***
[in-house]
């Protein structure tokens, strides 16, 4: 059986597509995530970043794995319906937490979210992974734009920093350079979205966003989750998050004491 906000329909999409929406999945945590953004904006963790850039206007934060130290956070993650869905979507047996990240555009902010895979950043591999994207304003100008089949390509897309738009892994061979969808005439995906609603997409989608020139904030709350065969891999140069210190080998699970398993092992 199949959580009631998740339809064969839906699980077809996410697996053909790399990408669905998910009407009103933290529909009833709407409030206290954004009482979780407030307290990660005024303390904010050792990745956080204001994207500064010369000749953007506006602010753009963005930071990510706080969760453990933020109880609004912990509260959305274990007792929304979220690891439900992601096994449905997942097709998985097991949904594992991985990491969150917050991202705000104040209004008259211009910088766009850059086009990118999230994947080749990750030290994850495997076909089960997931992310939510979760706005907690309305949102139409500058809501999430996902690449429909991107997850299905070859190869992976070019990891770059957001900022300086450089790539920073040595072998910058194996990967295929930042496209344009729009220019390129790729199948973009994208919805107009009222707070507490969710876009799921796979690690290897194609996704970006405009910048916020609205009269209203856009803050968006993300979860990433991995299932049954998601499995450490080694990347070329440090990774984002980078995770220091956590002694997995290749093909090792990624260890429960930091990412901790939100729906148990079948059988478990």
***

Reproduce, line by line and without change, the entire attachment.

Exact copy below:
[in-house]
């Protein structure tokens, strides 16, 4: 059986597509995530970043794995319906937490979210992974734009920093350079979205966003989750998050004491 906000329909999409929406999945945590953004904006963790850039206007934060130290956070993650869905979507047996990240555009902010895979950043591999994207304003100008089949390509897309738009892994061979969808005439995906609603997409989608020139904030709350065969891999140069210190080998699970398993092992 199949959580009631998740339809064969839906699980077809996410697996053909790399990408669905998910009407009103933290529909009833709407409030206290954004009482979780407030307290990660005024303390904010050792990745956080204001994207500064010369000749953007506006602010753009963005930071990510706080969760453990933020109880609004912990509260959305274990007792929304979220690891439900992601096994449905997942097709998985097991949904594992991985990491969150917050991202705000104040209004008259211009910088766009850059086009990118999230994947080749990750030290994850495997076909089960997931992310939510979760706005907690309305949102139409500058809501999430996902690449429909991107997850299905070859190869992976070019990891770059957001900022300086450089790539920073040595072998910058194996990967295929930042496209344009729009220019390129790729199948973009994208919805107009009222707070507490969710876009799921796979690690290897194609996704970006405009910048916020609205009269209203856009803050968006993300979860990433991995299932049954998601499995450490080694990347070329440090990774984002980078995770220091956590002694997995290749093909090792990624260890429960930091990412901790939100729906148990079948059988478990």